Some of the Gross/Entman conclusions confirm, rather than challenge, conclusions in both the book and blog. For instance, neither the blog nor the book ever contended that (apart from Samiha Khanna’s brief moment in the sun, early in the case) “political correctness” motivated the N&O’s coverage. Indeed, I strongly praised the N&O’s journalism, some of its editorials, and most of its op-eds. Yet a reader of the Entman/Gross article (which is framed, in part, as a critique of DIW and UPI) would have assumed just the opposite.
Indeed, consider this quote: “Over the entire period editorials were more likely to contain paragraphs emphasizing only innocence than they were to contain paragraphs emphasizing only guilt . . . This finding offers another indicator that neither a ‘politically correct’ nor a liberal editorial agenda was driving the coverage.”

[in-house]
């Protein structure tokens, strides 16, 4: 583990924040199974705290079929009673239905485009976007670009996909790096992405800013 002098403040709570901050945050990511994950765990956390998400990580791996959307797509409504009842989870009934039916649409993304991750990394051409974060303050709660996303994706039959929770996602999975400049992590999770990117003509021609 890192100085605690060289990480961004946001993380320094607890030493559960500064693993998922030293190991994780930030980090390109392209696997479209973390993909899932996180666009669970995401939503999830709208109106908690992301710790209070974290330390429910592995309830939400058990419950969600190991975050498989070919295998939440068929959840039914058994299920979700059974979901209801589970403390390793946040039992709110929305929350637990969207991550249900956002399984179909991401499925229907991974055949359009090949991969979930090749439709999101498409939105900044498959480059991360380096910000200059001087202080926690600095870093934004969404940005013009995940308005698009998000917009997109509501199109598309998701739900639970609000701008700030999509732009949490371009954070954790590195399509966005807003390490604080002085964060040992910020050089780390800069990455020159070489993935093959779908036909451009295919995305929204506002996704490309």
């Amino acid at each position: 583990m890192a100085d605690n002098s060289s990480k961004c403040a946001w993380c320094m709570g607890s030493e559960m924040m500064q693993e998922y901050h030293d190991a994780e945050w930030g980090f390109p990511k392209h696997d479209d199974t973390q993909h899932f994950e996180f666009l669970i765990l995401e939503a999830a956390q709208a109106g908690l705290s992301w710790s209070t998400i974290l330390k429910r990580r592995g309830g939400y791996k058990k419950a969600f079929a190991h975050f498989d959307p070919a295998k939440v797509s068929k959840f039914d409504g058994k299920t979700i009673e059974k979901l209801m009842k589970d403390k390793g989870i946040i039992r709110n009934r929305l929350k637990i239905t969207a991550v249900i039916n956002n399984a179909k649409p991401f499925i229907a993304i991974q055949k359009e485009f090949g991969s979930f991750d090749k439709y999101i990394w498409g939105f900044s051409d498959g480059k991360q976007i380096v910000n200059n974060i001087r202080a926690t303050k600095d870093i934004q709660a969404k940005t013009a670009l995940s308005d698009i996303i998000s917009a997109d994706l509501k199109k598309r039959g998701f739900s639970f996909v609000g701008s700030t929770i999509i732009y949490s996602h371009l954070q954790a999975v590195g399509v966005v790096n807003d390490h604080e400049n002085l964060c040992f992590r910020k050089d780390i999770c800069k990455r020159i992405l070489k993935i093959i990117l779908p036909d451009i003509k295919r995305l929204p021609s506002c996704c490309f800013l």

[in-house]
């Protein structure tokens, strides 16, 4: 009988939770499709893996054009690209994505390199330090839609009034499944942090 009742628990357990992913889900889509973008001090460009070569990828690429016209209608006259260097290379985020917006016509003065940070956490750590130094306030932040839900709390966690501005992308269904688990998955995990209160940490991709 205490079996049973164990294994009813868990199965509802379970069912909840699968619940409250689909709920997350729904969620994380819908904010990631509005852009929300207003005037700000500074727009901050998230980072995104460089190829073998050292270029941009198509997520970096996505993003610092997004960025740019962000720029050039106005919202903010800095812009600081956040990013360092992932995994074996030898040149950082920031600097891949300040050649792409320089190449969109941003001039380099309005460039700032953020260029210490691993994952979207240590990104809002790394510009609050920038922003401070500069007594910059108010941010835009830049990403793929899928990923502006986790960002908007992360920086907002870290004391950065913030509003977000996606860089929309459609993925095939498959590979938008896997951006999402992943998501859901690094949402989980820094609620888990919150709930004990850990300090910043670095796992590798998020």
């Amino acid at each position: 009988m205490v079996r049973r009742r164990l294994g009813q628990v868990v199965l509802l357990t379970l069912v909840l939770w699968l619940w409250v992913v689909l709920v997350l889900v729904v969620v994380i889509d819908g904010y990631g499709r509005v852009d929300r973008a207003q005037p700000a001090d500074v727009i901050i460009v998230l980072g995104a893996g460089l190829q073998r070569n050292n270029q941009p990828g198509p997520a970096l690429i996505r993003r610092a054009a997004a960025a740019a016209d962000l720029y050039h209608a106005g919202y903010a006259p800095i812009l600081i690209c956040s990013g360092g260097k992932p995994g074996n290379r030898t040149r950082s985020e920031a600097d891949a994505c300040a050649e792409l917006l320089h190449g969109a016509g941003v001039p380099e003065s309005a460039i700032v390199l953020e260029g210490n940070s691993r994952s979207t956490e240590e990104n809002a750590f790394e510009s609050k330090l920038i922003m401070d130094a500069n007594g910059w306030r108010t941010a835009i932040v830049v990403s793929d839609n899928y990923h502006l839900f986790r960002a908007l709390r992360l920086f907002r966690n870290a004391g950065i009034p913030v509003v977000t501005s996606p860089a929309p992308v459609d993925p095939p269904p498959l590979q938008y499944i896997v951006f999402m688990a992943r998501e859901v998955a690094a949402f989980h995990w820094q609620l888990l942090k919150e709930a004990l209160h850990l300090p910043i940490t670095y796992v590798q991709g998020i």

That evidence sounds like a strong critique of UPI and DIW—until realizing that most of the editorials and the op-eds in the Gross/Entman study came from the N&O, which both the book and the blog had praised. Moreover, a central critique of the Times editorial page was not the content of the editorials it did run (zero, in all), but its decision not to weigh in on the case when all other major newspapers did, in late December 2006.